Does anyone think that, when the member for Warringah walked into this chamber, the significance was lost on him of the fact that we have a Treasurer who shares his job and his decision-making with the Australian Green political party but does not let his own party room know what is going on? Does anyone think the member for Warringah will not know exactly the significance of what we have right now in front of us? After all the arguments that we used to hear from those opposite about how horrific it was to have any sort of an agreement with the Green political party, they have turned full circle, to this level of arrogance from this particular Treasurer—and I say 'this particular Treasurer' because who knows, by election time, who will be in that job? We know who will not be—we know which jobs will change—but who knows who will be in that particular job by the time we get to the next election? But for that Treasurer, of all people—it was not good enough for that side of the politics, earlier in their time in government, when they cut the deal with the Greens for unlimited debt; now they are willing to take a worse fiscal offer, which would harm the economy by having a headline rate that is not internationally competitive. They would do so because the government could not bear to have a situation where they could take a constructive offer that was on the table from the Leader of the Opposition. They could not bear to do that.

So we end up in a parliament which has become a complete farce. The Leader of the House used to make the comment: 'If you can't manage the parliament, you can't run the country.' No-one has ever failed more in managing the parliament than this Leader of the House. There have been moments when you look at the Leader of the House and you can see he has got in his head, 'It's not me; it's the people around me.' But the problem is: the people who are around him are people like the Treasurer. What possesses someone to think they can walk in with a piece of legislation that no-one has seen and just put it through the parliament, ask for leave, and it is not going to become a problem?

Mr Bowen: Arrogance and incompetence.

Mr BURKE: As the shadow Treasurer says, arrogance and incompetence. Lots of people on that side have one or the other, but the Treasurer lands both.

With that letter that the shadow Treasurer had, you could see the Treasurer, when he said, 'Oh, I'll table it'—and then looked at it and sort of did and sort of didn't. Maybe he just did not realise that, when you table a document, you are meant to hand it over. Maybe that had not occurred to him. But I will tell you what should have occurred to him. The Labor Party is not going to have a situation where this mob think they can bring in legislation without anyone having a chance to look at it, without anyone being able to read it, and think somehow that will be a rubber stamp. They might have managed to get the Green political party to be a rubber stamp for them. They may well have some of their own backbench who are willing to be a rubber stamp for them. But you will not find the Labor Party being a rubber stamp in this place. You will not find a situation where the Labor Party is willing to throw out the standing orders of this place because the Treasurer wants to. The Treasurer put the Speaker of the House in an absurd situation today, an impossible situation. We had the parliament sitting in session, in the middle of the debate, in complete silence. No-one said a word.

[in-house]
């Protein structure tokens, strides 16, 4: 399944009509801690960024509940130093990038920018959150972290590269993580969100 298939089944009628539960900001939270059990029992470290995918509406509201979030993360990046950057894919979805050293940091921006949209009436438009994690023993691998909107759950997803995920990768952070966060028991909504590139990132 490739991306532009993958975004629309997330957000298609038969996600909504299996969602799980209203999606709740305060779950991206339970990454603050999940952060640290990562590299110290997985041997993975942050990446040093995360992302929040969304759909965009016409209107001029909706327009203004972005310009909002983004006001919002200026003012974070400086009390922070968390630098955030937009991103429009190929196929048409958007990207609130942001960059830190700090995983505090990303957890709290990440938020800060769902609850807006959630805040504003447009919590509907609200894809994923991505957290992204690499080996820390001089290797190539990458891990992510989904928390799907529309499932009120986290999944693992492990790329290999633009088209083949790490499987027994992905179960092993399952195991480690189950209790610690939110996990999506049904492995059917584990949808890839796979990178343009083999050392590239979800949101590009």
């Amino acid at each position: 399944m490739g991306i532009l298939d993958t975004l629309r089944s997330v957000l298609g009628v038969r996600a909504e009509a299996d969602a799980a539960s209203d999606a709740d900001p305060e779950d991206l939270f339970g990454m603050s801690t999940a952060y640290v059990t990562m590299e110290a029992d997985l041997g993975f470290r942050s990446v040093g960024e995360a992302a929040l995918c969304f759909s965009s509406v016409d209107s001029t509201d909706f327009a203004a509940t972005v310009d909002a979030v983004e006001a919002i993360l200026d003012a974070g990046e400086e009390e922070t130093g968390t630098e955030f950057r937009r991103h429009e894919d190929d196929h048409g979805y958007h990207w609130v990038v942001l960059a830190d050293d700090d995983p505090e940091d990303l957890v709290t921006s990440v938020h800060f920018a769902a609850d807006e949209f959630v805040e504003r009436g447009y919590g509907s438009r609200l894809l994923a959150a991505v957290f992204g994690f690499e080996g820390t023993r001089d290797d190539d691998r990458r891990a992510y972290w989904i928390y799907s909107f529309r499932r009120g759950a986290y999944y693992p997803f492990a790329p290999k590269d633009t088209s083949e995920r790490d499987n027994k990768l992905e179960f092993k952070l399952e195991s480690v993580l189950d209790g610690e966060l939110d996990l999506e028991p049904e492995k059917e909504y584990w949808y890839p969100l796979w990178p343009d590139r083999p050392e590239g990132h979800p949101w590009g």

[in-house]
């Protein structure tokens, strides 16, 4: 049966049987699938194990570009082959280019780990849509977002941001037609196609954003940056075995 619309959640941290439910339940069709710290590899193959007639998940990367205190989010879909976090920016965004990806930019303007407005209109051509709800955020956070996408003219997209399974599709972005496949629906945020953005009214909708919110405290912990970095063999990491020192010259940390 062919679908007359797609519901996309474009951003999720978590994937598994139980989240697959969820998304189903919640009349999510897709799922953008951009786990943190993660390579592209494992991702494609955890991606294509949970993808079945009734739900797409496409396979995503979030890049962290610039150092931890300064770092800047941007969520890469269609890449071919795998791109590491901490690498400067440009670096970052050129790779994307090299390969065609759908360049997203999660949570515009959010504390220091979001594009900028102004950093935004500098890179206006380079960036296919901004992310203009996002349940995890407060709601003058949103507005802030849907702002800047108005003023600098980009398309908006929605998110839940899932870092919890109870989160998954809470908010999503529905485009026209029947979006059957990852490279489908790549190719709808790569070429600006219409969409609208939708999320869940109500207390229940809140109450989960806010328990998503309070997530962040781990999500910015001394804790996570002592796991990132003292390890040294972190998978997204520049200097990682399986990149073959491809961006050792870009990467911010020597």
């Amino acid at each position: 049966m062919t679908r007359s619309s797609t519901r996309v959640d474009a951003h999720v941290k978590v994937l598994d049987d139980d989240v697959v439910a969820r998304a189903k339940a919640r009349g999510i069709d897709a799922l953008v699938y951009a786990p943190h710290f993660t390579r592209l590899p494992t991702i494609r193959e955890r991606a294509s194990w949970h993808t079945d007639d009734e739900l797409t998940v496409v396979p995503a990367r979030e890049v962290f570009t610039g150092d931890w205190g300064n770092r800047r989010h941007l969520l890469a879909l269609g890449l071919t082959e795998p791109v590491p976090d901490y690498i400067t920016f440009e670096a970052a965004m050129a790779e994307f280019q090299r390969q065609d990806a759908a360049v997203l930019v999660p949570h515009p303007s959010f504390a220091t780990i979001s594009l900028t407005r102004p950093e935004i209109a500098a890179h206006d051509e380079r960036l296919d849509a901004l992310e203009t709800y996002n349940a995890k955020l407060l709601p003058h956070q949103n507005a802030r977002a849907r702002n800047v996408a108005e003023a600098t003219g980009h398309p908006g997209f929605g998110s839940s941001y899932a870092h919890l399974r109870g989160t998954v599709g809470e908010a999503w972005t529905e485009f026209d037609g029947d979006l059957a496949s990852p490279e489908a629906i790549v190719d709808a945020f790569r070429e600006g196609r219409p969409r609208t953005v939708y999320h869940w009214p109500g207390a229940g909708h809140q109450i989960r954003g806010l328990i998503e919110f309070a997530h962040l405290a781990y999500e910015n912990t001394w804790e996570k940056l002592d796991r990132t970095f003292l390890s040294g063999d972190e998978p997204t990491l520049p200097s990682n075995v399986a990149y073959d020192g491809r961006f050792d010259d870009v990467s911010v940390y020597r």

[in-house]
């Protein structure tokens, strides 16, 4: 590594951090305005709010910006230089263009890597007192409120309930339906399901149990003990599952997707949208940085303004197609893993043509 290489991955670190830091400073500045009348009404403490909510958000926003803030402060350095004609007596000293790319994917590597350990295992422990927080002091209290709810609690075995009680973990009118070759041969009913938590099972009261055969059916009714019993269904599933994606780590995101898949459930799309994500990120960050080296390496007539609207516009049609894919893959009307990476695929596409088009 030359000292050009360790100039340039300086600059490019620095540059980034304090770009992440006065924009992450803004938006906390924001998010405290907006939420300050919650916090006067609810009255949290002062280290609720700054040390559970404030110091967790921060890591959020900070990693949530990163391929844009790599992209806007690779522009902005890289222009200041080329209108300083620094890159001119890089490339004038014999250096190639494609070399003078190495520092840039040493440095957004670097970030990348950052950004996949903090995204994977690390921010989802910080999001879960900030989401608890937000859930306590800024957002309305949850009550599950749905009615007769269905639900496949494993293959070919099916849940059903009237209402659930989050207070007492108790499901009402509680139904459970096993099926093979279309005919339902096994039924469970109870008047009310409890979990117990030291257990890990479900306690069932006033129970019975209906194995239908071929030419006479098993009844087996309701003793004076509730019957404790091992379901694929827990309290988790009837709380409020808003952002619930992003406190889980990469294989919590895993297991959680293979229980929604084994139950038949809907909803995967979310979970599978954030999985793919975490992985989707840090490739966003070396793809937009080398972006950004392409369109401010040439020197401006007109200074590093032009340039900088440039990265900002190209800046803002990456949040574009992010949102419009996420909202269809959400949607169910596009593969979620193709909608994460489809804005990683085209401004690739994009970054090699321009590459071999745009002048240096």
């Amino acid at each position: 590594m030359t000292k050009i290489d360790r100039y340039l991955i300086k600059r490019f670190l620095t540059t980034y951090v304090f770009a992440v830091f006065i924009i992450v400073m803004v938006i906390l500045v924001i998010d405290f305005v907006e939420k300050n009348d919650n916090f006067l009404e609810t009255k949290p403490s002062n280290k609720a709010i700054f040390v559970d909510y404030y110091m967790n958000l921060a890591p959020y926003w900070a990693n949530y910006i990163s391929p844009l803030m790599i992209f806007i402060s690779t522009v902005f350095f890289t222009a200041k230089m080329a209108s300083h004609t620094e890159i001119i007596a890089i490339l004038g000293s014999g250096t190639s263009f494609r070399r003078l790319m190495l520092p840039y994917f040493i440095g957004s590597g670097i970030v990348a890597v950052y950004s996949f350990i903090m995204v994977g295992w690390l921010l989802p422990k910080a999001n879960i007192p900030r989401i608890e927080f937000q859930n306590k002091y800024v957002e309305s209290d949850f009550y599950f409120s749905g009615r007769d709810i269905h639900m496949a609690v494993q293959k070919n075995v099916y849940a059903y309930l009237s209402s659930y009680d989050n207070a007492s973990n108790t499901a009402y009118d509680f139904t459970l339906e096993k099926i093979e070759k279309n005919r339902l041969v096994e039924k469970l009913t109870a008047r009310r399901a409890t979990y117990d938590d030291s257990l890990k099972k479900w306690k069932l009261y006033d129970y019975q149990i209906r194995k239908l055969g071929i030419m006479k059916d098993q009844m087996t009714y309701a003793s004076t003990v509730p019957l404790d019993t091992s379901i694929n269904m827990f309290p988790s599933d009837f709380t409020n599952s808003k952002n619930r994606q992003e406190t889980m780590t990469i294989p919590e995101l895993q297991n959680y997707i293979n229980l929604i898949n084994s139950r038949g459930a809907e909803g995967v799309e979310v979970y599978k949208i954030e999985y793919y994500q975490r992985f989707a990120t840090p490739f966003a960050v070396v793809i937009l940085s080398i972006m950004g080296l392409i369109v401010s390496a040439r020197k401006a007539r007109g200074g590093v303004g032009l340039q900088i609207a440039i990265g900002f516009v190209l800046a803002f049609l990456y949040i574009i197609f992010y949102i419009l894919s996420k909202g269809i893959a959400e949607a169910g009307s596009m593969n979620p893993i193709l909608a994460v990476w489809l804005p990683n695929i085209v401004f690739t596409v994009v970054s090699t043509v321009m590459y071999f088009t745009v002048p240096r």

Mrs Sudmalis: It was a nice change!

Mr BURKE: It was a nice change after that question time, yes. You are absolutely right.

Mr Bowen: The Treasurer's best speech, I thought—making more sense than normal, actually!

Mr BURKE: This is true! But it is arrogance or incompetence. You can pick from the interjector which one each person falls into. But what the Treasurer has tried on in the parliament today is outrageous.

There has been a system in this House for 100 years or so that you introduce a bill and then you adjourn the debate to give people a chance to work through the implications of the amendment. Of course the amendment is an amendment to a bill of many pages, and you need to be able to work through the full implications of it. You need to have the scrutiny and you need the parties to be able to consider it. That is called proper governance. That is the idea, and those opposite do not have a clue. The Treasurer has tried to con the Australian people, to con the parliament with this, and the Labor Party will have nothing to do with that. Can you imagine the Hansard? There will be page after page that will be blank. There will just be page numbers at the bottom, which will be easier for the Hansard editors than what they have to do when the Deputy Prime Minister stands up—I will give them that. But we have been placed in an impossible situation. The parliament should not stand for the con that the Treasury is trying to get away with right now.